In beginning to make sense of Davis’ career there are some obvious entry points. A quick glance suggests that his oeuvre reflects chapters in his life. There are narrative stories of District Six, images depicting imprisonment and the history of Robben Island, ‘political’ graphics and posters and social comment from his long association with CAP, and abstract works from Thupelo. With his unique biography providing a thread to interpret his art, illustrating his personal narrative presents one obvious way to curate his work. Alternately one could begin by sorting his output by media: graphics (silkscreens, mostly but not exclusively for posters, linocuts, woodcuts, and mono-prints, along with a fair number of etchings and a few lithographs), paintings (mostly acrylics, on paper, board and canvas, and some watercolours), drawings (pencil, charcoal, pastels, crayons), collages and mixed media works.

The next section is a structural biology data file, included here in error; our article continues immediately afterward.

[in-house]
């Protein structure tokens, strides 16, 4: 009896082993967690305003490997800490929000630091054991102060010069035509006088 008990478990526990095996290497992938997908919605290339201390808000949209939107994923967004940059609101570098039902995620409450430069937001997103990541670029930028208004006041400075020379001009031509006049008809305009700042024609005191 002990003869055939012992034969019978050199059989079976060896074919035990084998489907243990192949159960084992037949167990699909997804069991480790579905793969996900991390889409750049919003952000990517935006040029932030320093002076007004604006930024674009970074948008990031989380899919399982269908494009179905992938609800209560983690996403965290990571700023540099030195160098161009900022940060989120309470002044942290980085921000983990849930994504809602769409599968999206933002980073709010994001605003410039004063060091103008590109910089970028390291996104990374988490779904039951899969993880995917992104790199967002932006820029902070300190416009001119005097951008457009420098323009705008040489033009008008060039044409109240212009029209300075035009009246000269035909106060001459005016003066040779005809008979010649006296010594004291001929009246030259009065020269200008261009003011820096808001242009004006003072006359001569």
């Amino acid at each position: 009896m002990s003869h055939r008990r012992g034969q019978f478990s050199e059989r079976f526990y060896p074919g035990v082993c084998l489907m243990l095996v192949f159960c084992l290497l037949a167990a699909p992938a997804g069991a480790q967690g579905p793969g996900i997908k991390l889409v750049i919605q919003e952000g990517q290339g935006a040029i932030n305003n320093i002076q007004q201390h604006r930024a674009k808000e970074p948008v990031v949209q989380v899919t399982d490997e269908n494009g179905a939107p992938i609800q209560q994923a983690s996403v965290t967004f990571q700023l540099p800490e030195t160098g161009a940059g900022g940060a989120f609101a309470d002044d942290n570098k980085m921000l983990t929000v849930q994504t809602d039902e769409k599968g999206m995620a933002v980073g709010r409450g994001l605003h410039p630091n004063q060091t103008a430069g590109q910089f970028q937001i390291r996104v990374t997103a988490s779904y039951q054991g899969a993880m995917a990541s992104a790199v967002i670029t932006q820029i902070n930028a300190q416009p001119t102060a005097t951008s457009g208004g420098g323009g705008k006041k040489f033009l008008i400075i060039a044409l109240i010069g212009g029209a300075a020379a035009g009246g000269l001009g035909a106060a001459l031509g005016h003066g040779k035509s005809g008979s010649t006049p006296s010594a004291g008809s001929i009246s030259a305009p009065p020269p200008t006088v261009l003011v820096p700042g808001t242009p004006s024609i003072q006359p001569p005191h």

While biography and media present two frames to organize and present Davis’ art, it is more rewarding to go deeper, to search for the underlying concerns that motivate Davis as an artist, and to explore ways in which these interests intersect with each other, sustain themselves, or are more present at particular moments.
For instance, the very idea of distinguishing between themes and materials deserves comment. A common feature in Davis’ work is his healthy disregard for the sanctity of individual media. He has no qualms drawing or painting on a print, drawing on newspaper or the pages of a printed book, tearing and collaging drawings and prints, and incorporating words, from short phrases through to whole paragraphs. What is privileged here is the creative act as an exploratory process, one in which intuition and play are constantly present. This approach, as many will know, is central to the original principles informing one of Davis’s artistic ‘homes’, the Thupelo workshop- lest we forget Thupelo is a Sotho word meaning ‘learning by doing’, incidentally also the original guiding principle for CAP.